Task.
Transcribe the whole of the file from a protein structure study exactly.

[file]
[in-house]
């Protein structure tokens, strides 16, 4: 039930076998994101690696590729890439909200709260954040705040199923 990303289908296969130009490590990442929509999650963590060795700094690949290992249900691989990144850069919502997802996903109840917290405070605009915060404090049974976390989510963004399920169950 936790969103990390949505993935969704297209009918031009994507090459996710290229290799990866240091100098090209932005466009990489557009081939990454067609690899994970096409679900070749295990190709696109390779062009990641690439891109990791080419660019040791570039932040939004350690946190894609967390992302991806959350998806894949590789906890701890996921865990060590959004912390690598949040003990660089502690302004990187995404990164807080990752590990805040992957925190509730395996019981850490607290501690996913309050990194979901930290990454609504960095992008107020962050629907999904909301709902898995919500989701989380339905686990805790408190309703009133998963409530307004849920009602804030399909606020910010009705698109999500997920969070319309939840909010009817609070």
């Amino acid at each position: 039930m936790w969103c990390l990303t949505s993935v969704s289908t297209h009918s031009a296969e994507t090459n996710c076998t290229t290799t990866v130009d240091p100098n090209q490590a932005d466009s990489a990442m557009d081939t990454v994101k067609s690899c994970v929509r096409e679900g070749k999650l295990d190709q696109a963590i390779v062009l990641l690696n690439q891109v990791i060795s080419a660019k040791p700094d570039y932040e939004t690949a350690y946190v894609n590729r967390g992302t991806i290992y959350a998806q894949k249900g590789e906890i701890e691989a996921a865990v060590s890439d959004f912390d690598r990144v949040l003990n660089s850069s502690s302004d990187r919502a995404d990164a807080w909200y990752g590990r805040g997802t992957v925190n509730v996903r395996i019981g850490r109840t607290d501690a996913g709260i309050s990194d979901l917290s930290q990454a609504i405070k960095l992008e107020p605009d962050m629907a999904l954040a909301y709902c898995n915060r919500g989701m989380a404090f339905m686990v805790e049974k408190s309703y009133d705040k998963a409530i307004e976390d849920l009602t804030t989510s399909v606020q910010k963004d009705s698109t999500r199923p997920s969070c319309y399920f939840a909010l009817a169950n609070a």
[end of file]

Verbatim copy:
[in-house]
């Protein structure tokens, strides 16, 4: 039930076998994101690696590729890439909200709260954040705040199923 990303289908296969130009490590990442929509999650963590060795700094690949290992249900691989990144850069919502997802996903109840917290405070605009915060404090049974976390989510963004399920169950 936790969103990390949505993935969704297209009918031009994507090459996710290229290799990866240091100098090209932005466009990489557009081939990454067609690899994970096409679900070749295990190709696109390779062009990641690439891109990791080419660019040791570039932040939004350690946190894609967390992302991806959350998806894949590789906890701890996921865990060590959004912390690598949040003990660089502690302004990187995404990164807080990752590990805040992957925190509730395996019981850490607290501690996913309050990194979901930290990454609504960095992008107020962050629907999904909301709902898995919500989701989380339905686990805790408190309703009133998963409530307004849920009602804030399909606020910010009705698109999500997920969070319309939840909010009817609070």
């Amino acid at each position: 039930m936790w969103c990390l990303t949505s993935v969704s289908t297209h009918s031009a296969e994507t090459n996710c076998t290229t290799t990866v130009d240091p100098n090209q490590a932005d466009s990489a990442m557009d081939t990454v994101k067609s690899c994970v929509r096409e679900g070749k999650l295990d190709q696109a963590i390779v062009l990641l690696n690439q891109v990791i060795s080419a660019k040791p700094d570039y932040e939004t690949a350690y946190v894609n590729r967390g992302t991806i290992y959350a998806q894949k249900g590789e906890i701890e691989a996921a865990v060590s890439d959004f912390d690598r990144v949040l003990n660089s850069s502690s302004d990187r919502a995404d990164a807080w909200y990752g590990r805040g997802t992957v925190n509730v996903r395996i019981g850490r109840t607290d501690a996913g709260i309050s990194d979901l917290s930290q990454a609504i405070k960095l992008e107020p605009d962050m629907a999904l954040a909301y709902c898995n915060r919500g989701m989380a404090f339905m686990v805790e049974k408190s309703y009133d705040k998963a409530i307004e976390d849920l009602t804030t989510s399909v606020q910010k963004d009705s698109t999500r199923p997920s969070c319309y399920f939840a909010l009817a169950n609070a």